IT was a season that many Celtic supporters would have feared, but one that will now live long in the memory. Thanks mainly to the impact of the hitherto unheralded Ange Postecoglou, Celtic are champions of Scotland once again.

That seemed a remote prospect when the Australian arrived from Yokohama F. Marinos in June after Eddie Howe had eventually rejected the chance to replace Neil Lennon, a development that might have felt like a body blow at the time for the Celtic support, but will now feel like a bullet dodged.

The League Cup was delivered in December to hint at what was to come, and though a treble could not be captured, a double was still far beyond any reasonable expectations at the start of the campaign.

The upheaval of last summer is then but a fading memory, with Celtic fans looking forward to a transfer window where evolution, rather than revolution, is the priority.

Here, Herald and Times Sport take a look at how each area of the club has contributed towards that on-field success, and how they might look to consolidate that progress next season.


There is a maxim in football that nobody cares about the board when things are going well on the pitch, and there is little doubt that the success of Postecoglou as Celtic manager coupled with his ability to unite the club behind a common cause, has certainly shifted a spotlight that was getting a little uncomfortable for the club’s hierarchy.

The AGM back in November was something of a personal car crash for chairman Ian Bankier, whose aloof and befuddled demeanour when presented with legitimate supporter concerns over the disastrous tilt at 10 in-a-row and the infamous trip to Dubai only highlighted the disconnect between the board and the support further.

Incredibly, by then, Peter Lawwell’s replacement as chief executive, Dominic McKay, had already left the club, and there was not one mention of his name at the AGM. His temporary replacement – as he was then – was present, with Michael Nicholson eventually taking on the role on a permanent basis.

Despite some scepticism from fans around his close relationship with Lawwell, it is his close working relationship with Postecoglou that has won some of those cynics over, with frequent warm words from the manager also helping his cause.

If Nicholson backs his man – and new head of recruitment Mark Lawwell - in the transfer market again this summer, and Postecoglou enjoys a similarly stellar strike rate with his signings, then this year’s AGM may be an altogether more sedate affair.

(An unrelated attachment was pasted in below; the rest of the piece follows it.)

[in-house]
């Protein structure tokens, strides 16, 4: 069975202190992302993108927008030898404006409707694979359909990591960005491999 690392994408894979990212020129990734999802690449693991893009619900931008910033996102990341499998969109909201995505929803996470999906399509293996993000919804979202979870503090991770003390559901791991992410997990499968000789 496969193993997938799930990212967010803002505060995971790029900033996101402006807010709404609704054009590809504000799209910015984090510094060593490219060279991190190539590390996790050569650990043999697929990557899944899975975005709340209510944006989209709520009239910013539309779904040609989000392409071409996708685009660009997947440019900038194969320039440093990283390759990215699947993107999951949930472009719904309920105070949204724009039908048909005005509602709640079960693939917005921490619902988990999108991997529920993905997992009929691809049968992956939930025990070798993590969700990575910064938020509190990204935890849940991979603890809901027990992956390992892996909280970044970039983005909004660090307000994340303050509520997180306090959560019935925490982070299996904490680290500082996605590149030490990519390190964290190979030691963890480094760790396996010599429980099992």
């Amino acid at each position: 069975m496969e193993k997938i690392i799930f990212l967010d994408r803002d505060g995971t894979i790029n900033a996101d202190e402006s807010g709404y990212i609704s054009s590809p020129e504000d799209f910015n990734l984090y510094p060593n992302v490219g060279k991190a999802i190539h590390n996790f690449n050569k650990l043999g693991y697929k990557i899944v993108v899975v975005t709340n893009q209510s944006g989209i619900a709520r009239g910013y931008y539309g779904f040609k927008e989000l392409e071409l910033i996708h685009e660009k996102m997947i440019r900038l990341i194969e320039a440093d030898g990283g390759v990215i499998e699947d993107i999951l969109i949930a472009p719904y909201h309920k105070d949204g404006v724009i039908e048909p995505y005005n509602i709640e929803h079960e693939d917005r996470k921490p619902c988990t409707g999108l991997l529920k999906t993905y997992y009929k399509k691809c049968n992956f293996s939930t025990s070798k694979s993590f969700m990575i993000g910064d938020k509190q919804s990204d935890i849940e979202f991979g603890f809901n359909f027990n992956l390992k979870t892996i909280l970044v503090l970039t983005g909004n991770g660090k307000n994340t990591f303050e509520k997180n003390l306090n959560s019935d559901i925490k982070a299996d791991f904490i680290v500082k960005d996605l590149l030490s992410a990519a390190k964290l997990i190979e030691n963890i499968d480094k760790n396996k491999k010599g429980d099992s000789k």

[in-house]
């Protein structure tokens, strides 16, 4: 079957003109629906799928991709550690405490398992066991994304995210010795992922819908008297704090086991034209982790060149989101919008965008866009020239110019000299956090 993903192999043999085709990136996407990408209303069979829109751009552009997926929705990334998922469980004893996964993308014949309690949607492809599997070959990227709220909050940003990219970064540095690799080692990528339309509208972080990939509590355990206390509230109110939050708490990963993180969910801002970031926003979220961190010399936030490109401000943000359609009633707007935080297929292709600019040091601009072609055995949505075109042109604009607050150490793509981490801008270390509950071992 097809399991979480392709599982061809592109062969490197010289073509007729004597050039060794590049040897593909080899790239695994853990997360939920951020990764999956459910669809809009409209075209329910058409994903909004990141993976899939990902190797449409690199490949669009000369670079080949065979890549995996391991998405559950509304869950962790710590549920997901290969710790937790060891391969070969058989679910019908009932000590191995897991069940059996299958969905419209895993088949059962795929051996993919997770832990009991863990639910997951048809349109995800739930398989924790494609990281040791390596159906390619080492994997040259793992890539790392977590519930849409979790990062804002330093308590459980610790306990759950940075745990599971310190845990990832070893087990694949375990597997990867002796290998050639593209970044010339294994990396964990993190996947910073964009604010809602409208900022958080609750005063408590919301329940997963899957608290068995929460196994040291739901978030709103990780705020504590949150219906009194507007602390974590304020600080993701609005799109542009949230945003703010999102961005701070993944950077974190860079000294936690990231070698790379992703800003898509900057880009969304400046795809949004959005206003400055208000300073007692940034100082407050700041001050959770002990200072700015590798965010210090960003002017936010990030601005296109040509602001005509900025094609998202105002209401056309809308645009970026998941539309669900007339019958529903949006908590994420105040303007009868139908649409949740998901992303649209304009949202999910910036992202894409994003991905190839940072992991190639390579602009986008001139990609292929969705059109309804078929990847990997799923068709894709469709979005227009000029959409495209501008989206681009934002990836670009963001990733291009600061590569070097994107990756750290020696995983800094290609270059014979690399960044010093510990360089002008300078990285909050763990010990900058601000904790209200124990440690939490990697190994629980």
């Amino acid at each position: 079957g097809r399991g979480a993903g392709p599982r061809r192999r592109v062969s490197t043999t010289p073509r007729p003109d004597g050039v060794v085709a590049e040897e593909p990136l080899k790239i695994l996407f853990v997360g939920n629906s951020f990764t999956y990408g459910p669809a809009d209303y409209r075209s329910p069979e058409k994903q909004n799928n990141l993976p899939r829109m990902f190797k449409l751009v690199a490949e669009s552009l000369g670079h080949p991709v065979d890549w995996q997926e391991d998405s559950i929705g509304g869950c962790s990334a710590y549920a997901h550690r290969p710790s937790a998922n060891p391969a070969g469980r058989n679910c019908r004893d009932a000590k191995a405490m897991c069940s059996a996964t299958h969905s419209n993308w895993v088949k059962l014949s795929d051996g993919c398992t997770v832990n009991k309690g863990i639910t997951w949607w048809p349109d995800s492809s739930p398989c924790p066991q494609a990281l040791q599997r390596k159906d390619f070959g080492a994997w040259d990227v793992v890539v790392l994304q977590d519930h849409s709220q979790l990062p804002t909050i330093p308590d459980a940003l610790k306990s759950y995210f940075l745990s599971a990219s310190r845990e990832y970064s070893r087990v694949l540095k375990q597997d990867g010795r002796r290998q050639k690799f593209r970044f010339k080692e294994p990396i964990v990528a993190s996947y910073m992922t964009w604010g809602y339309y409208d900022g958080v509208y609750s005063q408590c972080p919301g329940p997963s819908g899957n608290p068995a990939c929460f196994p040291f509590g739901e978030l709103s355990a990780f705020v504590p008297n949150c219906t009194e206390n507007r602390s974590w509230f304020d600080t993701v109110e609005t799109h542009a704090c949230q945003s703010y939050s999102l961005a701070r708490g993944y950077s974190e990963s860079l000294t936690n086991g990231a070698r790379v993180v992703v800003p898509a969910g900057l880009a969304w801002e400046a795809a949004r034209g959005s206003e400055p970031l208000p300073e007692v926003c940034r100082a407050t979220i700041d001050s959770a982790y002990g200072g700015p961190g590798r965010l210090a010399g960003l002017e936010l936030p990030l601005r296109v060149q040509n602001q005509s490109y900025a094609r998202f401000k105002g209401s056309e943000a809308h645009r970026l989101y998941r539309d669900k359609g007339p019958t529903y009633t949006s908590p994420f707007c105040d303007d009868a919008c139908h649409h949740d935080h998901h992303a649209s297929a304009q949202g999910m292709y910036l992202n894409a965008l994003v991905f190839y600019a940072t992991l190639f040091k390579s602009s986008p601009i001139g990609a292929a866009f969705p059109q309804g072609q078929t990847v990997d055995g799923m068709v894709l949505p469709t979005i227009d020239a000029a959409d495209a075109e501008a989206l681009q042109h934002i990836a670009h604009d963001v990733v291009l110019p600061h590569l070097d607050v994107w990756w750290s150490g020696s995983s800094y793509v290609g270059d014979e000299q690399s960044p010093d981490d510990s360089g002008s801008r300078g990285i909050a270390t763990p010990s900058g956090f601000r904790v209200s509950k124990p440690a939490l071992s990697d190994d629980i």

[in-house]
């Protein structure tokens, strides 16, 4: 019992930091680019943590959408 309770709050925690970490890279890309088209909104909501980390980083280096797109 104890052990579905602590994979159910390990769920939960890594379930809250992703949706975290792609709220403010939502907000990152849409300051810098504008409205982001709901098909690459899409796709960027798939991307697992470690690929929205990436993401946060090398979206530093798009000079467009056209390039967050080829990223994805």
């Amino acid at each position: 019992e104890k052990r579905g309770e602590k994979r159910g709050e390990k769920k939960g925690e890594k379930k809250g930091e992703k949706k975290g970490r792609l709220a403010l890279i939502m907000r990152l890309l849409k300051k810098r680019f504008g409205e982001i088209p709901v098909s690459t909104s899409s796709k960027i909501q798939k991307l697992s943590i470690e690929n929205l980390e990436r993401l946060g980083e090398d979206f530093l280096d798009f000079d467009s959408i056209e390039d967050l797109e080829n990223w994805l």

The structure of the football department at Celtic has long been a bone of contention with supporters, with many feeling it was long past time for it to be modernised, and perhaps take in the role of a Sporting Director to allow their manager to focus on coaching the team.

Postecoglou himself spoke positively about the prospect of such a development initially, but as with the board, success on the field has rather shifted the focus away from such talk. After all, with the help of his recruitment team and his coaches, he seems to be handling the running of the multi-faceted football department just fine at the minute.

Mark Lawwell’s arrival, someone Postecoglou has worked with before at Yokohama F. Marinos, looks another positive step, while on the coaching side, the Celtic manager has dovetailed well with the staff that were already on the payroll.

John Kennedy and Gavin Strachan were rather tainted by their association with the calamity that was the previous campaign, but rather than bring in his own staff, Postecoglou has worked well with the men already in situ and values the work they are doing.

That unity has frequently been displayed when Postecoglou has cajoled his staff into appearing in his many manager of the month photos, highlighting the team effort that has gone into a successful campaign.

Early in the season, due to necessity rather than anything else, there were opportunities for young players in the first-team, and after a decent first campaign for the ‘B’ team in the Lowland League, Postecoglou may be hoping to bleed in some more youngsters during next term.